In this overview, we will explain how to set up and configure Twonky Media server. Twonky Media Server is a service for providing DLNA access to your media files on your NAS appliance. DLNA is supported on a wide range of home multimedia products, including TVs, AV receivers, gaming consoles, mobile phones and many more!
This article will guide you through the process of configuring the most common features, restricting access of unknown/specific devices, selecting which folders are to be shared, or viewing its current status, which is useful to troubleshoot issues with the service
Table of contents:
1) Basic configuration
Twonky media server can be enabled or disabled from the NAS WebGUI in the control panel:
On the Share Publish tab, you can choose which folders are to be published to the Media Server:
Please keep in mind that the media server's permission options are limited and anyone on the local network can see the full listing of media indexed. Unless the device's access is revoked (see below) - in that case the device cannot access the media server at all. Please set the permissions accordingly on this page.
2) Twonky Media Server WebGUI
Twonky Media Server WebGUI can be accessed from the NAS using icon listed in the menu:
Alternatively, you can append port 9001 to the address of your NAS server and access it directly, the address may look like this:
After landing on the media server page, you can stream your media directly to your web browser. You can use Windows Explorer to access the media server listing and your favorite media player to stream the content!
3) Media Server Configuration
To configure advanced settings on your media server, click the settings button on the top-right corner in media server WebGUI. On the status screen you can check the current database status, size of your media server library, database file size and other useful information that may be helpful when resolving issues.
Another handy feature is the "Ignore directories" feature. Here you can set a comma-separated list of directories that will be ignored by the media server. This is useful for thumbnail data or various other metadata caches to be ignored from listing in the database.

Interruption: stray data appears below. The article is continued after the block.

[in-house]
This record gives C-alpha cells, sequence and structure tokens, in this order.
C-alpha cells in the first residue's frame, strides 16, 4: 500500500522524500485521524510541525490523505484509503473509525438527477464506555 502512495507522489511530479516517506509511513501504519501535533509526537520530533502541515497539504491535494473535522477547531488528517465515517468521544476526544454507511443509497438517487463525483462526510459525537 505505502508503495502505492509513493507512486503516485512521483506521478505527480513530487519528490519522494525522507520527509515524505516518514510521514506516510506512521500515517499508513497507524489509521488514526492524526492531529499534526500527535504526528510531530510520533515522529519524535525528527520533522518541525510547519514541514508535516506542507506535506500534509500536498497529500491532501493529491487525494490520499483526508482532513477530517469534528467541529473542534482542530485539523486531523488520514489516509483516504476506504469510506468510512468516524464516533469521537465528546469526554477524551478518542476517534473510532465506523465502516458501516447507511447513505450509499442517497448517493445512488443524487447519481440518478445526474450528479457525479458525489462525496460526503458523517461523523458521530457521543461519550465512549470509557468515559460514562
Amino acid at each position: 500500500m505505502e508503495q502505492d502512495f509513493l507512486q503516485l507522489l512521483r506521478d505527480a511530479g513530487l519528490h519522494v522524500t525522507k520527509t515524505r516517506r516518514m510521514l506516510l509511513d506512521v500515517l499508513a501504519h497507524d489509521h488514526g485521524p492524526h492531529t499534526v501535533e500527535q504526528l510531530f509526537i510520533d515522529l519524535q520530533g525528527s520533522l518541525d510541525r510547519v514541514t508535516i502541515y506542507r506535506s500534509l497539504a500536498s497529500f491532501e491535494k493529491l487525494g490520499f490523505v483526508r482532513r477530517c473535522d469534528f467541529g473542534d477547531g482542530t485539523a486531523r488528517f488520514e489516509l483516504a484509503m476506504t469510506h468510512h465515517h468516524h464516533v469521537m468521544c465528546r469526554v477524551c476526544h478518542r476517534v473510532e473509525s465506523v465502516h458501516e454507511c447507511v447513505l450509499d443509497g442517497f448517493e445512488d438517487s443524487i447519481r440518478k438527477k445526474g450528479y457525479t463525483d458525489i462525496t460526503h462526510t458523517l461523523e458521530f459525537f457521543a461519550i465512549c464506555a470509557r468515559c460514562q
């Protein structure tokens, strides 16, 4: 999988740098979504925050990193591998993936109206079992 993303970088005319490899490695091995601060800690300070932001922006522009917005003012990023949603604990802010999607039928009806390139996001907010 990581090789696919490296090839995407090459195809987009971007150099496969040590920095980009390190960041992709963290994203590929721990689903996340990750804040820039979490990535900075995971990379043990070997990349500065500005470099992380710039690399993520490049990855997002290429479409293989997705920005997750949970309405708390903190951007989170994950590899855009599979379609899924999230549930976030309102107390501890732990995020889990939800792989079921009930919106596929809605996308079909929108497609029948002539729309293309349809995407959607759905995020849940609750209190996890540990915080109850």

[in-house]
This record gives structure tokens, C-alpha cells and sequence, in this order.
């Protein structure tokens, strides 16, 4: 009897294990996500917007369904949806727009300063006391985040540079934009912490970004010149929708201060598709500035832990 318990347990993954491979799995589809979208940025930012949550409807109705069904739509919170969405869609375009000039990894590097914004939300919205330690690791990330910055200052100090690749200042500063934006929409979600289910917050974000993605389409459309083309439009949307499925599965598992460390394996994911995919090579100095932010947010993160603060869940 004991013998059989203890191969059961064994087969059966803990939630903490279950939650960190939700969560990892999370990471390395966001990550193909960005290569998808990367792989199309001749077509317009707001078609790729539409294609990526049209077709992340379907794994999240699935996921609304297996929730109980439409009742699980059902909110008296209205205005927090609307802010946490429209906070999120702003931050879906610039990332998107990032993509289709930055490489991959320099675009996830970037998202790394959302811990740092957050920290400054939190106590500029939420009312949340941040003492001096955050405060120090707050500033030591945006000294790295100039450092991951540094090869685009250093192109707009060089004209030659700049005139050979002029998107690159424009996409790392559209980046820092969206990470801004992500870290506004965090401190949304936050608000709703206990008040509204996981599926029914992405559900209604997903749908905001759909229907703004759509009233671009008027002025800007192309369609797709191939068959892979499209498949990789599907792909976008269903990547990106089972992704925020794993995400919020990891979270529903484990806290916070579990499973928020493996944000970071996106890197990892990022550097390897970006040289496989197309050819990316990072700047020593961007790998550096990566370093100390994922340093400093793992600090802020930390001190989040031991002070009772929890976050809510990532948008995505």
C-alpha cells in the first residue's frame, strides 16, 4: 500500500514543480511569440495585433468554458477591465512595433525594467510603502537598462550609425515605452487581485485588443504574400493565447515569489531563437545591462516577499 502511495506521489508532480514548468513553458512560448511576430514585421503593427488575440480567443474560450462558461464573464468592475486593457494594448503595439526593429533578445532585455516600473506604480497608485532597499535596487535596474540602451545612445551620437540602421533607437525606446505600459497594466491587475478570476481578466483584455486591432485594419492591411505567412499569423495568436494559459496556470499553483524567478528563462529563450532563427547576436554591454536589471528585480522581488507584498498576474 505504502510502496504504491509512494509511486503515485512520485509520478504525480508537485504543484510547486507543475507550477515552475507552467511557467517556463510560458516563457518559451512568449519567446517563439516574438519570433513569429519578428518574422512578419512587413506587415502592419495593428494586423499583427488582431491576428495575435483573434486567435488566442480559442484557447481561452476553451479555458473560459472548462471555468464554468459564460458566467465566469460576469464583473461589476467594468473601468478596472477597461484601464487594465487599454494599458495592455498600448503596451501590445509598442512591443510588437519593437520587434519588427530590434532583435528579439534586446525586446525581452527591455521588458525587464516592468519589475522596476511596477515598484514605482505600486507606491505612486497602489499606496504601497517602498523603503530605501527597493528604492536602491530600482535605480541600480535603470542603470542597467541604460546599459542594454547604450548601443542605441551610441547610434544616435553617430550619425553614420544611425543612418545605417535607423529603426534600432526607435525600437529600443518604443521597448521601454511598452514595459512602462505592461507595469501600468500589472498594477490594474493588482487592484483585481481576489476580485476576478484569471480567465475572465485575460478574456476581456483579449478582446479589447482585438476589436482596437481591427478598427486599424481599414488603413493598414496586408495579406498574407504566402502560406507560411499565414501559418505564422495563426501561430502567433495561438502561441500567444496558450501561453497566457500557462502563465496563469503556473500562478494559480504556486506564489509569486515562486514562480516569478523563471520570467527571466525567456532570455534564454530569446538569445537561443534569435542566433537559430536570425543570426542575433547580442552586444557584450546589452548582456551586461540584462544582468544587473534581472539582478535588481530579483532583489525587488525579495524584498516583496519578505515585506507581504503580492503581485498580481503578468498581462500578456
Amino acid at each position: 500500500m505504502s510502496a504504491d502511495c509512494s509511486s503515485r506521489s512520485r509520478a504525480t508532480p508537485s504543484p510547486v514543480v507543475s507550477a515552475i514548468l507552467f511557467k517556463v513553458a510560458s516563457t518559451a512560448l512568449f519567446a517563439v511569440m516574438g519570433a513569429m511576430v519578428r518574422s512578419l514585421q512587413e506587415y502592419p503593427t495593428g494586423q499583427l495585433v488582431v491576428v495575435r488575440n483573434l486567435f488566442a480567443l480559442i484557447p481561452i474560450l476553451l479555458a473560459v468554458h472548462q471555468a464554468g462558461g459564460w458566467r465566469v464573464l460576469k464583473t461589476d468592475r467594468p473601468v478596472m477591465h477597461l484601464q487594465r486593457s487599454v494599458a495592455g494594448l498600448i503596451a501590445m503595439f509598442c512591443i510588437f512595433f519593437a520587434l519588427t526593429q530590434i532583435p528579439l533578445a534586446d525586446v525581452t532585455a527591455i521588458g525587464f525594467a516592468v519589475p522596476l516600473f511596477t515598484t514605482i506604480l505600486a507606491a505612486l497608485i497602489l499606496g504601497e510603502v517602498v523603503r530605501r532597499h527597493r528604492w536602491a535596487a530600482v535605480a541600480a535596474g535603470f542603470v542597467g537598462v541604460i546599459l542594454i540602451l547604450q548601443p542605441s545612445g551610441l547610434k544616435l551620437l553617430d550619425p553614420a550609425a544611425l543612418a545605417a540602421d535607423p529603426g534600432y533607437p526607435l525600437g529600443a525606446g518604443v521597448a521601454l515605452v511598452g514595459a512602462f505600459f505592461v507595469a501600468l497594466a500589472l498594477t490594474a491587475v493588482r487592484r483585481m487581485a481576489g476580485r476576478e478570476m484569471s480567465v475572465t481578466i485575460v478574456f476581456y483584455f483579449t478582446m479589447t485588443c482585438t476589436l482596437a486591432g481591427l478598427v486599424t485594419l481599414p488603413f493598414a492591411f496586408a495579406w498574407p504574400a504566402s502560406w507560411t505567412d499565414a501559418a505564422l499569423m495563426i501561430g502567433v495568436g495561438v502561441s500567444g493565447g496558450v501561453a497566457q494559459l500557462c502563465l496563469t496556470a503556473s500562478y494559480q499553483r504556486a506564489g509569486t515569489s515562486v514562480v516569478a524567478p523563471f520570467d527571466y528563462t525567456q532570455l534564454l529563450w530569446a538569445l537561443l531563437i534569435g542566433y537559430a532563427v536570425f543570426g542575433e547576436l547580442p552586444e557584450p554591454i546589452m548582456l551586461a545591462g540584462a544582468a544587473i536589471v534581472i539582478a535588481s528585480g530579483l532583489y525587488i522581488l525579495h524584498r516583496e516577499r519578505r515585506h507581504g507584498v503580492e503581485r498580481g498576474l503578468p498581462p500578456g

The navigation section allows you to customize the structure of the media server menu on your media players. While the default value works well for most scenarios, you can modify the menu to your preferences.
The security menu offers you to change the access of specific devices to the service. You can set a default behavior here by modifying the "Enable sharing for media receivers automatically" - this is useful for privacy reasons if you for example share the network with someone else. You can also enable or revoke access here for any discovered devices. After opening the "more" menu here, you can specify the type of the media receiver and choose a specific navigation menu type for it.
In the system section there are miscellaneous options available. You can specify the name of the media server within the network. This is useful to identify the device when there are multiple sources available within one network. You can also specify the language you wish to use, limit picture resolution if your media receiver has issues displaying large photos, or enable support for Sonos. You can specify rescan interval for your media server, although the default value "-1" which enables automatic rescans whenever new content is uploaded automatically works in most scenarios well. If you are troubleshooting some issues, you can enable logging for the media server and inspect it for further analysis later. Finally the media server allows you to restart, manually rescan or purge the database and rebuild it again, should it become corrupt for some reason.